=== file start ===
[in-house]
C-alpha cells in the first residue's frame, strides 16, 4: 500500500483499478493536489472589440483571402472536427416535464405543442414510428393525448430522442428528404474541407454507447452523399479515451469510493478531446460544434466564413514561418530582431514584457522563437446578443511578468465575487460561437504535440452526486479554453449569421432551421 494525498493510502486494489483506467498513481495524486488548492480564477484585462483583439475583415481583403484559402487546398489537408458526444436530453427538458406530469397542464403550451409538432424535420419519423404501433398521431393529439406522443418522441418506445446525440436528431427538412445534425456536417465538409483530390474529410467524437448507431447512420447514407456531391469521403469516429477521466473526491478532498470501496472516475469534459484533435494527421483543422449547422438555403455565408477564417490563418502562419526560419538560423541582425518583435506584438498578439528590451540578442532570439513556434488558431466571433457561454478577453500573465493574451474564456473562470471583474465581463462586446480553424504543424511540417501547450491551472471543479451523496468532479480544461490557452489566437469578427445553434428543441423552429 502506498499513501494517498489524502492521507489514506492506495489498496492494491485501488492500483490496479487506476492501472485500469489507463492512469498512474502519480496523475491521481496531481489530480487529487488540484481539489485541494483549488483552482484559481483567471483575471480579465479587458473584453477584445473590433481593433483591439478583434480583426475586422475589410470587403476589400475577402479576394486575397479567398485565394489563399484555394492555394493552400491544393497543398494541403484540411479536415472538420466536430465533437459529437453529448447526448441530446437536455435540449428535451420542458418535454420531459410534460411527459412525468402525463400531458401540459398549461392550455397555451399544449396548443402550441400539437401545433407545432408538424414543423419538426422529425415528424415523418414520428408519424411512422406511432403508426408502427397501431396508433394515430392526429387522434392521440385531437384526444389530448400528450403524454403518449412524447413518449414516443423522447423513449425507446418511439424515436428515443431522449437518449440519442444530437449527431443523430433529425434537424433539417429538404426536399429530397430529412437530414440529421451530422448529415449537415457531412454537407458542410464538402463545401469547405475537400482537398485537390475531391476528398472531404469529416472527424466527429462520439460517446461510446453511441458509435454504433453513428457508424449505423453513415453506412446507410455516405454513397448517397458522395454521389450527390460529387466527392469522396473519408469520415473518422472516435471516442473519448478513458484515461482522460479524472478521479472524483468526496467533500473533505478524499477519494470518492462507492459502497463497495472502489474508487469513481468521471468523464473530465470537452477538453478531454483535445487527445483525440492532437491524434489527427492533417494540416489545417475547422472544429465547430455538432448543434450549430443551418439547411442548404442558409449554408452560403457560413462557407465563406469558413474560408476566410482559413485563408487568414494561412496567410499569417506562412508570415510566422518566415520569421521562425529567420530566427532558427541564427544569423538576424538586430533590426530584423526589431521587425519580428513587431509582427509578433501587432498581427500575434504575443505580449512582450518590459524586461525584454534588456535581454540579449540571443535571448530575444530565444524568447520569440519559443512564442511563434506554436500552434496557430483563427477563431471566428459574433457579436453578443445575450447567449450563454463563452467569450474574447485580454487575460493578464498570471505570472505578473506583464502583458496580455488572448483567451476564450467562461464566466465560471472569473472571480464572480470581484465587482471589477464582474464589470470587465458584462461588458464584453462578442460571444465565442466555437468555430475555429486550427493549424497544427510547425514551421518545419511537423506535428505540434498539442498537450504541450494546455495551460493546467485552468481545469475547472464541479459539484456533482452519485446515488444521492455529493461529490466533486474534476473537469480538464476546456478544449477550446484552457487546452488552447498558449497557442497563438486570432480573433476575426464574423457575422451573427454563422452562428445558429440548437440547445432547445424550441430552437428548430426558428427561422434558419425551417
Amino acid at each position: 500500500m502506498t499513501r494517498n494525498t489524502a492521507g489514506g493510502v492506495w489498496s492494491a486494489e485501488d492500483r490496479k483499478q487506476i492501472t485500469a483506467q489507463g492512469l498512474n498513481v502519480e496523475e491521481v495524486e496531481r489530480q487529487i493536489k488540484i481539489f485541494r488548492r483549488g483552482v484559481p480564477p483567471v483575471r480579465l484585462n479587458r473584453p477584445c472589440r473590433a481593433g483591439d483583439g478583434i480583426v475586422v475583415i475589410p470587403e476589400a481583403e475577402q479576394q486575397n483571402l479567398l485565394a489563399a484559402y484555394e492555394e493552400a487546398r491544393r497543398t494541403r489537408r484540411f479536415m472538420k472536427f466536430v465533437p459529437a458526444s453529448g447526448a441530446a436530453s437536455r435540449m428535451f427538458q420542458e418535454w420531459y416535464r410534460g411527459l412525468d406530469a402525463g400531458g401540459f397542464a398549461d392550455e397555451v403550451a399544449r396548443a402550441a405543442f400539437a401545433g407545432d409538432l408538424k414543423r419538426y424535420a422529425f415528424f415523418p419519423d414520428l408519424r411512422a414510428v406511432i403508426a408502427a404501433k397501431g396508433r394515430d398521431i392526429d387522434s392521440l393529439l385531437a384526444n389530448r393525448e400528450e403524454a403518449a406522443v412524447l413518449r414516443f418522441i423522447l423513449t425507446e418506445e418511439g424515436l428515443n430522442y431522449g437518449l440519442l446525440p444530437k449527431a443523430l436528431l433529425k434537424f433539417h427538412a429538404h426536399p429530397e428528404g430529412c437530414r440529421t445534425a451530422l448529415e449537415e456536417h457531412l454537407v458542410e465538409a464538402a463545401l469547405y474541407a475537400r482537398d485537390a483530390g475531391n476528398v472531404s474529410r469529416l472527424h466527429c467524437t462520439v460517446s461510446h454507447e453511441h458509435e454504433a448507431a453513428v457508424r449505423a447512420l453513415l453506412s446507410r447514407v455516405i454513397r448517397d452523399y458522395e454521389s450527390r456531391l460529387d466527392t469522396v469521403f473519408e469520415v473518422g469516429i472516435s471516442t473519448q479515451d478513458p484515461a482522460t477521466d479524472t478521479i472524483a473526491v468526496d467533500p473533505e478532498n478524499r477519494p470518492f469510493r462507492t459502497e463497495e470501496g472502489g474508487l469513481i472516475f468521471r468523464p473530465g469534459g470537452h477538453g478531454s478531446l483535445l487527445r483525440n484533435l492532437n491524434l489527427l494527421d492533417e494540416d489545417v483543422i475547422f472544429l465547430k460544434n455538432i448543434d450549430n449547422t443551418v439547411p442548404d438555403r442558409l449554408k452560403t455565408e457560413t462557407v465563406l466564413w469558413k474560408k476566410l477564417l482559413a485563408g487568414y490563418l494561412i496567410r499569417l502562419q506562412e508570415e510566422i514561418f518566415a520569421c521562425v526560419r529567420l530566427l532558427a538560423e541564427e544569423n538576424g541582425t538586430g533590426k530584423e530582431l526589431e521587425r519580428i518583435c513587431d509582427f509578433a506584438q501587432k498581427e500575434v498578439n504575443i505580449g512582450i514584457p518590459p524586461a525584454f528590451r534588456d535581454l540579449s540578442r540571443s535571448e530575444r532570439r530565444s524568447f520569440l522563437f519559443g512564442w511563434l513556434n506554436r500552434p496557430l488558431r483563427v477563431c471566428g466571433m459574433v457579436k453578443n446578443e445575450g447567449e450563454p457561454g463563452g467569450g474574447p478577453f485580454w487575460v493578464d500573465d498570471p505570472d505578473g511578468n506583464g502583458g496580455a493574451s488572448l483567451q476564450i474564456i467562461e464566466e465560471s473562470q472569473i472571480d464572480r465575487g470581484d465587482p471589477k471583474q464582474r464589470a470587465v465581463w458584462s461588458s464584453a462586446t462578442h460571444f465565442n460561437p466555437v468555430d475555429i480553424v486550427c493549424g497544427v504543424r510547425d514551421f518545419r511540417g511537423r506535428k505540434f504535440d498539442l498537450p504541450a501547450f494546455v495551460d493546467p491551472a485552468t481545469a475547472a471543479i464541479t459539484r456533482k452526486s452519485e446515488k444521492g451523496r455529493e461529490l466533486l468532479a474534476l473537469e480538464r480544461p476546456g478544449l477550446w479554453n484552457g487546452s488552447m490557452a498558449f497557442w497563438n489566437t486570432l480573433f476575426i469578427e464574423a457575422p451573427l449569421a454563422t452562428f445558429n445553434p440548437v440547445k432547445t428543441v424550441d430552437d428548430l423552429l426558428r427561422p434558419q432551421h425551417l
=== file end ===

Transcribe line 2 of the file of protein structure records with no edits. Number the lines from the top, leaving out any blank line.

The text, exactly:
C-alpha cells in the first residue's frame, strides 16, 4: 500500500483499478493536489472589440483571402472536427416535464405543442414510428393525448430522442428528404474541407454507447452523399479515451469510493478531446460544434466564413514561418530582431514584457522563437446578443511578468465575487460561437504535440452526486479554453449569421432551421 494525498493510502486494489483506467498513481495524486488548492480564477484585462483583439475583415481583403484559402487546398489537408458526444436530453427538458406530469397542464403550451409538432424535420419519423404501433398521431393529439406522443418522441418506445446525440436528431427538412445534425456536417465538409483530390474529410467524437448507431447512420447514407456531391469521403469516429477521466473526491478532498470501496472516475469534459484533435494527421483543422449547422438555403455565408477564417490563418502562419526560419538560423541582425518583435506584438498578439528590451540578442532570439513556434488558431466571433457561454478577453500573465493574451474564456473562470471583474465581463462586446480553424504543424511540417501547450491551472471543479451523496468532479480544461490557452489566437469578427445553434428543441423552429 502506498499513501494517498489524502492521507489514506492506495489498496492494491485501488492500483490496479487506476492501472485500469489507463492512469498512474502519480496523475491521481496531481489530480487529487488540484481539489485541494483549488483552482484559481483567471483575471480579465479587458473584453477584445473590433481593433483591439478583434480583426475586422475589410470587403476589400475577402479576394486575397479567398485565394489563399484555394492555394493552400491544393497543398494541403484540411479536415472538420466536430465533437459529437453529448447526448441530446437536455435540449428535451420542458418535454420531459410534460411527459412525468402525463400531458401540459398549461392550455397555451399544449396548443402550441400539437401545433407545432408538424414543423419538426422529425415528424415523418414520428408519424411512422406511432403508426408502427397501431396508433394515430392526429387522434392521440385531437384526444389530448400528450403524454403518449412524447413518449414516443423522447423513449425507446418511439424515436428515443431522449437518449440519442444530437449527431443523430433529425434537424433539417429538404426536399429530397430529412437530414440529421451530422448529415449537415457531412454537407458542410464538402463545401469547405475537400482537398485537390475531391476528398472531404469529416472527424466527429462520439460517446461510446453511441458509435454504433453513428457508424449505423453513415453506412446507410455516405454513397448517397458522395454521389450527390460529387466527392469522396473519408469520415473518422472516435471516442473519448478513458484515461482522460479524472478521479472524483468526496467533500473533505478524499477519494470518492462507492459502497463497495472502489474508487469513481468521471468523464473530465470537452477538453478531454483535445487527445483525440492532437491524434489527427492533417494540416489545417475547422472544429465547430455538432448543434450549430443551418439547411442548404442558409449554408452560403457560413462557407465563406469558413474560408476566410482559413485563408487568414494561412496567410499569417506562412508570415510566422518566415520569421521562425529567420530566427532558427541564427544569423538576424538586430533590426530584423526589431521587425519580428513587431509582427509578433501587432498581427500575434504575443505580449512582450518590459524586461525584454534588456535581454540579449540571443535571448530575444530565444524568447520569440519559443512564442511563434506554436500552434496557430483563427477563431471566428459574433457579436453578443445575450447567449450563454463563452467569450474574447485580454487575460493578464498570471505570472505578473506583464502583458496580455488572448483567451476564450467562461464566466465560471472569473472571480464572480470581484465587482471589477464582474464589470470587465458584462461588458464584453462578442460571444465565442466555437468555430475555429486550427493549424497544427510547425514551421518545419511537423506535428505540434498539442498537450504541450494546455495551460493546467485552468481545469475547472464541479459539484456533482452519485446515488444521492455529493461529490466533486474534476473537469480538464476546456478544449477550446484552457487546452488552447498558449497557442497563438486570432480573433476575426464574423457575422451573427454563422452562428445558429440548437440547445432547445424550441430552437428548430426558428427561422434558419425551417